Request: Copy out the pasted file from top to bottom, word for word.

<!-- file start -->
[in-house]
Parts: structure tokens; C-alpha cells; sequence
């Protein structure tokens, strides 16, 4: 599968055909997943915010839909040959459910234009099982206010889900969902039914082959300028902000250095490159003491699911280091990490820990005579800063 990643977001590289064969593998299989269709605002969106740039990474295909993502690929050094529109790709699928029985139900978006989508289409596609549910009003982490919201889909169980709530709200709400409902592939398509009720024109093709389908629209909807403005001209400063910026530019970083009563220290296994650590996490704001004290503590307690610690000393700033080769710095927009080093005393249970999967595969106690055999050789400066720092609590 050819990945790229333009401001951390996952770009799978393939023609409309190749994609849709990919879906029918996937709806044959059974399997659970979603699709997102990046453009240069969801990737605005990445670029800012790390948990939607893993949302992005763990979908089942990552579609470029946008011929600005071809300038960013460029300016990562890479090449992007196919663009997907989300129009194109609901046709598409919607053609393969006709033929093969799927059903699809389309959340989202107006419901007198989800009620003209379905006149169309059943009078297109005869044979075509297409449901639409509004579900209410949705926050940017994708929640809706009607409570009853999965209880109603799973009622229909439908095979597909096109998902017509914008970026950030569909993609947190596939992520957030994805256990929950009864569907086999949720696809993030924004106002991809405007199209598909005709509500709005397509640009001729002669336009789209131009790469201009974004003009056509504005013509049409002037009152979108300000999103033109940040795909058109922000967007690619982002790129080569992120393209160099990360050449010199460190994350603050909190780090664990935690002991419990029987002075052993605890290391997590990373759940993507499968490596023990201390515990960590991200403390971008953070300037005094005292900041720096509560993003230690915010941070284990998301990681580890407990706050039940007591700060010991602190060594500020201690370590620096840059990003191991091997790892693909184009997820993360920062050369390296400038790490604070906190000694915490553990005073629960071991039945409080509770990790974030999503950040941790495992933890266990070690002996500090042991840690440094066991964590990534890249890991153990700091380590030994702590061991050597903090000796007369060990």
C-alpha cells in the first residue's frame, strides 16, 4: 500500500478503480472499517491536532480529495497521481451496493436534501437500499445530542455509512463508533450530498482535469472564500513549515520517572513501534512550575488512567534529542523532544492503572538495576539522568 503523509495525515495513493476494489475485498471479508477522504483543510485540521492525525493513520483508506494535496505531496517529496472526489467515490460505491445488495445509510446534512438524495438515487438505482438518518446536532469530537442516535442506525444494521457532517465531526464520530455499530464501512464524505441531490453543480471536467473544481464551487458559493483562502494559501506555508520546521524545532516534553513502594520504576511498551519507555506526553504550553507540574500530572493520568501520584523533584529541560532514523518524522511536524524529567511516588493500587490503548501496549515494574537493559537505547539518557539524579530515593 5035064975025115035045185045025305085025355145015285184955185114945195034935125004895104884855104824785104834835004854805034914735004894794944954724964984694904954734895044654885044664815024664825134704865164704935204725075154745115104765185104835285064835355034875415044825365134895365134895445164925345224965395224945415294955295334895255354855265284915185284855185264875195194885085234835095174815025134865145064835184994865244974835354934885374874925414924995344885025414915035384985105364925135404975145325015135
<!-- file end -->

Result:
[in-house]
Parts: structure tokens; C-alpha cells; sequence
């Protein structure tokens, strides 16, 4: 599968055909997943915010839909040959459910234009099982206010889900969902039914082959300028902000250095490159003491699911280091990490820990005579800063 990643977001590289064969593998299989269709605002969106740039990474295909993502690929050094529109790709699928029985139900978006989508289409596609549910009003982490919201889909169980709530709200709400409902592939398509009720024109093709389908629209909807403005001209400063910026530019970083009563220290296994650590996490704001004290503590307690610690000393700033080769710095927009080093005393249970999967595969106690055999050789400066720092609590 050819990945790229333009401001951390996952770009799978393939023609409309190749994609849709990919879906029918996937709806044959059974399997659970979603699709997102990046453009240069969801990737605005990445670029800012790390948990939607893993949302992005763990979908089942990552579609470029946008011929600005071809300038960013460029300016990562890479090449992007196919663009997907989300129009194109609901046709598409919607053609393969006709033929093969799927059903699809389309959340989202107006419901007198989800009620003209379905006149169309059943009078297109005869044979075509297409449901639409509004579900209410949705926050940017994708929640809706009607409570009853999965209880109603799973009622229909439908095979597909096109998902017509914008970026950030569909993609947190596939992520957030994805256990929950009864569907086999949720696809993030924004106002991809405007199209598909005709509500709005397509640009001729002669336009789209131009790469201009974004003009056509504005013509049409002037009152979108300000999103033109940040795909058109922000967007690619982002790129080569992120393209160099990360050449010199460190994350603050909190780090664990935690002991419990029987002075052993605890290391997590990373759940993507499968490596023990201390515990960590991200403390971008953070300037005094005292900041720096509560993003230690915010941070284990998301990681580890407990706050039940007591700060010991602190060594500020201690370590620096840059990003191991091997790892693909184009997820993360920062050369390296400038790490604070906190000694915490553990005073629960071991039945409080509770990790974030999503950040941790495992933890266990070690002996500090042991840690440094066991964590990534890249890991153990700091380590030994702590061991050597903090000796007369060990």
C-alpha cells in the first residue's frame, strides 16, 4: 500500500478503480472499517491536532480529495497521481451496493436534501437500499445530542455509512463508533450530498482535469472564500513549515520517572513501534512550575488512567534529542523532544492503572538495576539522568 503523509495525515495513493476494489475485498471479508477522504483543510485540521492525525493513520483508506494535496505531496517529496472526489467515490460505491445488495445509510446534512438524495438515487438505482438518518446536532469530537442516535442506525444494521457532517465531526464520530455499530464501512464524505441531490453543480471536467473544481464551487458559493483562502494559501506555508520546521524545532516534553513502594520504576511498551519507555506526553504550553507540574500530572493520568501520584523533584529541560532514523518524522511536524524529567511516588493500587490503548501496549515494574537493559537505547539518557539524579530515593 5035064975025115035045185045025305085025355145015285184955185114945195034935125004895104884855104824785104834835004854805034914735004894794944954724964984694904954734895044654885044664815024664825134704865164704935204725075154745115104765185104835285064835355034875415044825365134895365134895445164925345224965395224945415294955295334895255354855265284915185284855185264875195194885085234835095174815025134865145064835184994865244974835354934885374874925414924995344885025414915035384985105364925135404975145325015135